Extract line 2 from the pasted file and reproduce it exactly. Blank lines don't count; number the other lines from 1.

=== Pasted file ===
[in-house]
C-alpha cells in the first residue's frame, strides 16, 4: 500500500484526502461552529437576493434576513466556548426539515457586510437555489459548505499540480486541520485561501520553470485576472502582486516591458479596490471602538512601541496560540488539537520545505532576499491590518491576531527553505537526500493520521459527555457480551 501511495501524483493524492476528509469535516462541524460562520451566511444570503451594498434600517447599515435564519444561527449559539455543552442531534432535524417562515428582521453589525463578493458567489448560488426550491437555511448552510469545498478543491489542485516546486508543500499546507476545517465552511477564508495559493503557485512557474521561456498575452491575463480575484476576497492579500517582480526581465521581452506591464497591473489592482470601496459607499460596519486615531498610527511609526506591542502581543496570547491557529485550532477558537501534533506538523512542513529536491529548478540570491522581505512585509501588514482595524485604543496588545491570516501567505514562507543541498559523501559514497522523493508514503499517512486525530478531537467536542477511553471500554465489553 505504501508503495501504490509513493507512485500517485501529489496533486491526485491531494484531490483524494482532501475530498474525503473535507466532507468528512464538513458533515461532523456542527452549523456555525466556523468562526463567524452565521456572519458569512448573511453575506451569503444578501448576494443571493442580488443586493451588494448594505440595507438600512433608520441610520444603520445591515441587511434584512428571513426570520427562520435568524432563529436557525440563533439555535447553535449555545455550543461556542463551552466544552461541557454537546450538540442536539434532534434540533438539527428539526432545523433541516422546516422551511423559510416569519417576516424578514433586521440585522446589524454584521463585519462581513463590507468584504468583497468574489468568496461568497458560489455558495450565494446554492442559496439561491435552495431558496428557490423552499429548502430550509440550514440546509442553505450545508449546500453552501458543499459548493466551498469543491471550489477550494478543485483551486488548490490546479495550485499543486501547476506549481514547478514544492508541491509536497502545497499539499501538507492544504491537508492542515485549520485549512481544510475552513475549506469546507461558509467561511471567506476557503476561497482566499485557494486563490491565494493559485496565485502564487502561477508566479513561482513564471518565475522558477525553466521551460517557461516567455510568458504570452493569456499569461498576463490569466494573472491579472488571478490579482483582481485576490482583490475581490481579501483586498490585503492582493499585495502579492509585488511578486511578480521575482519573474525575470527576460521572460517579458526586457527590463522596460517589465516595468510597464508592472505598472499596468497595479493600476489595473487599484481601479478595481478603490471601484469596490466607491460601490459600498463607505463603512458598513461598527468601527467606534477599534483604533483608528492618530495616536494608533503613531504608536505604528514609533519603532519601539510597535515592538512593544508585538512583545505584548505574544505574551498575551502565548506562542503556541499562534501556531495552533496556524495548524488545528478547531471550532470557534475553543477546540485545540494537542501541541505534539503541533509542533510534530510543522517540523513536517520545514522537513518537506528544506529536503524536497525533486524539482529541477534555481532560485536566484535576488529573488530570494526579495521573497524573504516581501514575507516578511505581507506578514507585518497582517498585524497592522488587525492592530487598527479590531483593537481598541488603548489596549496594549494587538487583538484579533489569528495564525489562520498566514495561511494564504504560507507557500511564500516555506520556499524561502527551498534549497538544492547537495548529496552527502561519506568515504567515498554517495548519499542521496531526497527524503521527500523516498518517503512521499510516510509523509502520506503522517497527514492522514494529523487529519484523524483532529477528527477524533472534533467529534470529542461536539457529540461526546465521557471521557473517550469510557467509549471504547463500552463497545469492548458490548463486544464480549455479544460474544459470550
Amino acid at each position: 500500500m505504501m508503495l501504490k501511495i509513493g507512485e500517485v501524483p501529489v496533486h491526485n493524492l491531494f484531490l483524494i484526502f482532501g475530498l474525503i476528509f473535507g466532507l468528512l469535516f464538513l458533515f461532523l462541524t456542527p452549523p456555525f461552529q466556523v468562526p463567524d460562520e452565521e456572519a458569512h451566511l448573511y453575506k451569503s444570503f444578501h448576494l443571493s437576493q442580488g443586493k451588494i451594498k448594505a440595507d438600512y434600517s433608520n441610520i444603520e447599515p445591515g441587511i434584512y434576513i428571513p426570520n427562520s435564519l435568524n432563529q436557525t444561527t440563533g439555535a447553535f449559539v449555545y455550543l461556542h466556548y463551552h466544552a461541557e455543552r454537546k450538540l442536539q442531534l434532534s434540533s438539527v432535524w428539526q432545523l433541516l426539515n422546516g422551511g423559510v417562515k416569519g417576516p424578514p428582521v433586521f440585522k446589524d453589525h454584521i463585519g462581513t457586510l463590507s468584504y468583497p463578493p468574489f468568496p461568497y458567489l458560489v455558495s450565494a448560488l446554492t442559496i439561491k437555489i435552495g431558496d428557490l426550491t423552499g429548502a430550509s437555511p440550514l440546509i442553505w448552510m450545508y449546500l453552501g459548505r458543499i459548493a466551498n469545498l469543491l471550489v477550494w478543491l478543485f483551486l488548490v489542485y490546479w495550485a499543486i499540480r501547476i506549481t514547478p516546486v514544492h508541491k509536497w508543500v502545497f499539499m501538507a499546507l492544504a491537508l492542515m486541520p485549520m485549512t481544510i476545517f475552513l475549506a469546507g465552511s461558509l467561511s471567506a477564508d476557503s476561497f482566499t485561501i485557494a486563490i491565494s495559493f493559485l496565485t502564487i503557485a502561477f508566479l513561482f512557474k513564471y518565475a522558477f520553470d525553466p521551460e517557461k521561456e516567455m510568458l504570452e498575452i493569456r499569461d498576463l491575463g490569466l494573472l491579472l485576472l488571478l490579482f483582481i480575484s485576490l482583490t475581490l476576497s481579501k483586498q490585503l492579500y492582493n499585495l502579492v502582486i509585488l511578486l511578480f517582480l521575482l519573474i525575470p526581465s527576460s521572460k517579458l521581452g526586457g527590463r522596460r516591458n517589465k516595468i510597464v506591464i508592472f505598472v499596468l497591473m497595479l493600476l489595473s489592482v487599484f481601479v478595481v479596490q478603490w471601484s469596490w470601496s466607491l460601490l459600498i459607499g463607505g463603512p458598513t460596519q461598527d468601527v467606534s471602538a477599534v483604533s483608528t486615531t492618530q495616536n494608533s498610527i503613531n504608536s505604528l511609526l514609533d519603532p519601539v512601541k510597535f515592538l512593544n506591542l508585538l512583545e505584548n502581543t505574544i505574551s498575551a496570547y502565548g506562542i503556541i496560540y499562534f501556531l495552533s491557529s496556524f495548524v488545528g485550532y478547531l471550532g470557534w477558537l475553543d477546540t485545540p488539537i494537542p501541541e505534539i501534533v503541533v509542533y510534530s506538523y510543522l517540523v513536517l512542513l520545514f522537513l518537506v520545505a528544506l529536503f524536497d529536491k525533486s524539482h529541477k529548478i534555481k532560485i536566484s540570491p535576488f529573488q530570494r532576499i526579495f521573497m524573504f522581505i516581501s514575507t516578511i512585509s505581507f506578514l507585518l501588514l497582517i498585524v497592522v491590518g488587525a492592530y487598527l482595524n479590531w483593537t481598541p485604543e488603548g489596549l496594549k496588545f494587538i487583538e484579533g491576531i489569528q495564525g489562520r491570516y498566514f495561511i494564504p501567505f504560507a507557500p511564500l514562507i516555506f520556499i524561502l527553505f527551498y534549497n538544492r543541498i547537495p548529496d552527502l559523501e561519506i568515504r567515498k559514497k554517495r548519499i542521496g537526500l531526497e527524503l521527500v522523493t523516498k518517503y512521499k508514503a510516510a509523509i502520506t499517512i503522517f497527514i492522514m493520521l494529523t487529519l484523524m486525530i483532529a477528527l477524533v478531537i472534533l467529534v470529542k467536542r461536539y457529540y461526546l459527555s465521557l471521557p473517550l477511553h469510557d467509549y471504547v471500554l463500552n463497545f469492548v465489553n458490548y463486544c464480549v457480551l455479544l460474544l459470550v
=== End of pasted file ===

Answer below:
C-alpha cells in the first residue's frame, strides 16, 4: 500500500484526502461552529437576493434576513466556548426539515457586510437555489459548505499540480486541520485561501520553470485576472502582486516591458479596490471602538512601541496560540488539537520545505532576499491590518491576531527553505537526500493520521459527555457480551 501511495501524483493524492476528509469535516462541524460562520451566511444570503451594498434600517447599515435564519444561527449559539455543552442531534432535524417562515428582521453589525463578493458567489448560488426550491437555511448552510469545498478543491489542485516546486508543500499546507476545517465552511477564508495559493503557485512557474521561456498575452491575463480575484476576497492579500517582480526581465521581452506591464497591473489592482470601496459607499460596519486615531498610527511609526506591542502581543496570547491557529485550532477558537501534533506538523512542513529536491529548478540570491522581505512585509501588514482595524485604543496588545491570516501567505514562507543541498559523501559514497522523493508514503499517512486525530478531537467536542477511553471500554465489553 505504501508503495501504490509513493507512485500517485501529489496533486491526485491531494484531490483524494482532501475530498474525503473535507466532507468528512464538513458533515461532523456542527452549523456555525466556523468562526463567524452565521456572519458569512448573511453575506451569503444578501448576494443571493442580488443586493451588494448594505440595507438600512433608520441610520444603520445591515441587511434584512428571513426570520427562520435568524432563529436557525440563533439555535447553535449555545455550543461556542463551552466544552461541557454537546450538540442536539434532534434540533438539527428539526432545523433541516422546516422551511423559510416569519417576516424578514433586521440585522446589524454584521463585519462581513463590507468584504468583497468574489468568496461568497458560489455558495450565494446554492442559496439561491435552495431558496428557490423552499429548502430550509440550514440546509442553505450545508449546500453552501458543499459548493466551498469543491471550489477550494478543485483551486488548490490546479495550485499543486501547476506549481514547478514544492508541491509536497502545497499539499501538507492544504491537508492542515485549520485549512481544510475552513475549506469546507461558509467561511471567506476557503476561497482566499485557494486563490491565494493559485496565485502564487502561477508566479513561482513564471518565475522558477525553466521551460517557461516567455510568458504570452493569456499569461498576463490569466494573472491579472488571478490579482483582481485576490482583490475581490481579501483586498490585503492582493499585495502579492509585488511578486511578480521575482519573474525575470527576460521572460517579458526586457527590463522596460517589465516595468510597464508592472505598472499596468497595479493600476489595473487599484481601479478595481478603490471601484469596490466607491460601490459600498463607505463603512458598513461598527468601527467606534477599534483604533483608528492618530495616536494608533503613531504608536505604528514609533519603532519601539510597535515592538512593544508585538512583545505584548505574544505574551498575551502565548506562542503556541499562534501556531495552533496556524495548524488545528478547531471550532470557534475553543477546540485545540494537542501541541505534539503541533509542533510534530510543522517540523513536517520545514522537513518537506528544506529536503524536497525533486524539482529541477534555481532560485536566484535576488529573488530570494526579495521573497524573504516581501514575507516578511505581507506578514507585518497582517498585524497592522488587525492592530487598527479590531483593537481598541488603548489596549496594549494587538487583538484579533489569528495564525489562520498566514495561511494564504504560507507557500511564500516555506520556499524561502527551498534549497538544492547537495548529496552527502561519506568515504567515498554517495548519499542521496531526497527524503521527500523516498518517503512521499510516510509523509502520506503522517497527514492522514494529523487529519484523524483532529477528527477524533472534533467529534470529542461536539457529540461526546465521557471521557473517550469510557467509549471504547463500552463497545469492548458490548463486544464480549455479544460474544459470550